Sunday, April 3, 2016

Kate Burke and Ruth Hazleton - Declaration (Australia 2015) [320]

Kate and Ruth, two of Australia’s most respected folk musicians, have been performing as a duo since 1998 – and yet they’re something of a best-kept secret. They now emerge from an eight-year family-raising sabbatical following their last CD (Summer’s Lonesome Tale), with this excellent new offering. Still intact are the duo’s trademark spinetingling vocal harmonies and a level of consummate musicianship that delivers a subtle and intricately woven accompaniment with minimal resources, where every stroke, note and nuance counts. Additionally, Kate and Ruth continue to favour material that’s often challeng ing in its subject matter. Also like its predecessor, Declaration closes with a Dylan cover – this time the tradition-inflected Lay Down Your Weary Tune, which receives a matchless, fluid contemporary interpretation here.

Repertoire-wise, Declaration is a more rounded collection than its predecessor, with just six of its eleven cuts being traditional in origin. The remainder comprise three covers (the aforementioned Dylan, plus Martha Scanlan’s Little Bird Of Heaven and Martyn Wyndham-Read’s setting of Australian lyrical poet John Shaw Neilson, a contemporary of Henry Lawson), plus two notable original compositions which showcase Ruth and Kate’s increased songwriting prowess. Kate’s contribution, The Freeze, inspired by an EAnnie Proulx short story, is a tender description
of intense but unmanageable love, whereas Ruth’s Hearts Of Sorrow is a lament cum-call-to-arms for our times.

Declaration is also a leap forward from Kate and Ruth’s previous albums in terms of its greater clarity of focus, matched by the extraordinary degree of light and shade brought out by Luke Plumb’s (Shooglenifty) magnificent production, which conveys the duo’s special qualities with remarkably little intervention (some bouzouki/mandolin and only very occasional studio effects).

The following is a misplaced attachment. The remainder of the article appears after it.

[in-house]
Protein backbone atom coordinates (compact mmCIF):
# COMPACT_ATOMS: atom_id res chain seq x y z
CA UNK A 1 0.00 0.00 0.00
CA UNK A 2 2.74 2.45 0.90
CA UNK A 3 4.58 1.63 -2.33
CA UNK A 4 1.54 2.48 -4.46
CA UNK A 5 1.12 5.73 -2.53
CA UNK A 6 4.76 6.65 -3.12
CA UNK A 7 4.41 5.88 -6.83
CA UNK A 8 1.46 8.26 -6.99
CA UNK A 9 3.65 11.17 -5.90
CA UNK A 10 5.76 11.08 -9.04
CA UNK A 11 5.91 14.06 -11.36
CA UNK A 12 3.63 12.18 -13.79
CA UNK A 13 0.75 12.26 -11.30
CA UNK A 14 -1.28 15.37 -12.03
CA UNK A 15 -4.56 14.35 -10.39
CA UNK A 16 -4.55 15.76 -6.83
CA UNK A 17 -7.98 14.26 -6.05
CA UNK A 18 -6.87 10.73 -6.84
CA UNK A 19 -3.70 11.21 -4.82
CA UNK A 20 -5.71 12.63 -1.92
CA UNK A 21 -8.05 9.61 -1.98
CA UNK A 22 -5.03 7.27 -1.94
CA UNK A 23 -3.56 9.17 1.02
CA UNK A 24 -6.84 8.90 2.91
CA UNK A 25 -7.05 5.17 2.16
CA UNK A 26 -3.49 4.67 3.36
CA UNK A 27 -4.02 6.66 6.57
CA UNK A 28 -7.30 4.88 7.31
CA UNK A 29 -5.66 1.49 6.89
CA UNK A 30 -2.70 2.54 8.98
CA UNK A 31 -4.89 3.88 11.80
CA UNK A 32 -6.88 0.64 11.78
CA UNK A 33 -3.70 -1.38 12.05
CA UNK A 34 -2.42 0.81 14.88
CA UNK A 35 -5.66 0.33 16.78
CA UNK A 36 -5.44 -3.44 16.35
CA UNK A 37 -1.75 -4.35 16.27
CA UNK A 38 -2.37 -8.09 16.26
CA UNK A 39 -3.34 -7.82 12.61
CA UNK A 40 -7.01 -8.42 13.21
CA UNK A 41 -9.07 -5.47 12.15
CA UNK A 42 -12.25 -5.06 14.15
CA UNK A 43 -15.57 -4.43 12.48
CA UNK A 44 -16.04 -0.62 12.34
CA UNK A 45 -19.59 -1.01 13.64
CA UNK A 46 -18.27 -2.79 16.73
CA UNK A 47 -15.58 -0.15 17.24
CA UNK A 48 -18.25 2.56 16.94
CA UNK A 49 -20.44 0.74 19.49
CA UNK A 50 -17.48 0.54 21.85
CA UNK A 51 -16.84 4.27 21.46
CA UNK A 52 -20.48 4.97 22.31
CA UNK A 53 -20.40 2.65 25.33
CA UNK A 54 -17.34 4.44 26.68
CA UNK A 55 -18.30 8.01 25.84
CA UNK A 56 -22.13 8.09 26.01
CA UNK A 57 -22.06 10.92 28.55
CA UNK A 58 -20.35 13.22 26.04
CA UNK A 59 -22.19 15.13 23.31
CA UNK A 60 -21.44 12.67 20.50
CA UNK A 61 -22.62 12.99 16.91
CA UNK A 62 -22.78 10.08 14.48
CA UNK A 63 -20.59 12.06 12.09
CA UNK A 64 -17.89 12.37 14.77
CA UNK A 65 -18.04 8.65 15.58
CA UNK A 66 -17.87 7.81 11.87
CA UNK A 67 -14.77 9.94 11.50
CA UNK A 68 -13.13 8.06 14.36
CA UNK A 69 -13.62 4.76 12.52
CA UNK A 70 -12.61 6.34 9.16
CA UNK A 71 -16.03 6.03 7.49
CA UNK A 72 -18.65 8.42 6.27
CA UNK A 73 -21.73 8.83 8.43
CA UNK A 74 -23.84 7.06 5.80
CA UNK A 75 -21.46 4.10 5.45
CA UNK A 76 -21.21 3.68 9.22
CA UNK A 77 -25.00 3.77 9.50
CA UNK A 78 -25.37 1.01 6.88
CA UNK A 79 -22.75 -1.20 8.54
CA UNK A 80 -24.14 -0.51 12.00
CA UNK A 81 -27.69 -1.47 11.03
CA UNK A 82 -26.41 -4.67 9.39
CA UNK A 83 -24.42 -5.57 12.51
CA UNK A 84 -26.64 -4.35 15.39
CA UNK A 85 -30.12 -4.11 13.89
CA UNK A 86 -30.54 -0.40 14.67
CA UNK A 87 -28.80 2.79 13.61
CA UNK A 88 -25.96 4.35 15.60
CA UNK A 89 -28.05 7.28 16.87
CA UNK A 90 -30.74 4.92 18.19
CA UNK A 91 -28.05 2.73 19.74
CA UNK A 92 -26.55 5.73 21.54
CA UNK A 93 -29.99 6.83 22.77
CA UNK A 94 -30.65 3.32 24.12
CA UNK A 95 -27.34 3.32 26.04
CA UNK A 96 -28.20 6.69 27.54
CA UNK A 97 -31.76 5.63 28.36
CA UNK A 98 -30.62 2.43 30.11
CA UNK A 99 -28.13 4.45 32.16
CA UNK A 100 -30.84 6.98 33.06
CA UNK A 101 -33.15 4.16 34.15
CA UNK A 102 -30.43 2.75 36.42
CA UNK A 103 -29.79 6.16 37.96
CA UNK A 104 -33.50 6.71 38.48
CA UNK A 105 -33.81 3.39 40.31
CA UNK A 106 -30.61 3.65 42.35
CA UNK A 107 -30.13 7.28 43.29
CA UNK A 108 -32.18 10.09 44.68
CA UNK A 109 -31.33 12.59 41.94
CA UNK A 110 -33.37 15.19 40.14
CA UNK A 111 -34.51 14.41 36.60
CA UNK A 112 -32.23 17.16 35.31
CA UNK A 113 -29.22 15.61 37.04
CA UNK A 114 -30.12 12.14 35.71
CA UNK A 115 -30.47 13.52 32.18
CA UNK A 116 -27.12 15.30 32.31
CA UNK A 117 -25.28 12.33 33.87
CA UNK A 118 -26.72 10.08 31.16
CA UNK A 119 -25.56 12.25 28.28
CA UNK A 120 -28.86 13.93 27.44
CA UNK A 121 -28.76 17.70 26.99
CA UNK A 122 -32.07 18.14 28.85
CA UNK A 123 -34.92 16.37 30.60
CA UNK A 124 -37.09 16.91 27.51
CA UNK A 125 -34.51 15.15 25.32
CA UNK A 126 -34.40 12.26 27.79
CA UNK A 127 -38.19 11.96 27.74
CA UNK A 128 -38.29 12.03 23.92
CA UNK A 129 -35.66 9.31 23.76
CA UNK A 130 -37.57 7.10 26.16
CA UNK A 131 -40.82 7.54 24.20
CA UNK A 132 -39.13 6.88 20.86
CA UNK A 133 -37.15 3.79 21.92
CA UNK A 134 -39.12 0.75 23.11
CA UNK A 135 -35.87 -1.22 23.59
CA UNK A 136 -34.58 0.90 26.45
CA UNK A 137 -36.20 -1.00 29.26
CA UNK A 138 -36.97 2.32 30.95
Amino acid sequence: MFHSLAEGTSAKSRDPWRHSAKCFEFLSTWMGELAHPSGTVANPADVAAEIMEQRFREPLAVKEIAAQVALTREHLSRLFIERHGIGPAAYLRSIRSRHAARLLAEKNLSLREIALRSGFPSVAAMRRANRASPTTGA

Ruth and Kate’s uniquely fresh interpretations of traditional song remain a cornerstone, and they retain their ability to communicate a complex viewpoint which can make the listener jettison preconceptions. Katy Cruel and the Lomax-collected Father Adieu are especially vitally managed, as is the perennial allegory Queen Of Hearts, whose ominous inevitability is well caught in Ruth & Kate’s measured reading (hear it on this issue’s fRoots 55 compilation).

Throughout the disc, the duo’s acutely observed realisations and arrangements are a model of precision and intimate, intricate simplicity. Declaration is a real gem.

David Kidman

1. The Declaration 04:02
2. Katy Cruel 03:56
3. Queen Of Hearts 07:00
4. Waly Waly 05:34
5. Bleezin' Blind Drunk 04:26
6. Father Adieu 05:06
7. The Freeze 05:22
8. Little Bird of Heaven 03:06
9. Hearts Of Sorrow 03:52
10. Dean Younk A Gernow (Young Man From Cornwall) 05:28
11. Lay Down Your Weary Tune 04:36
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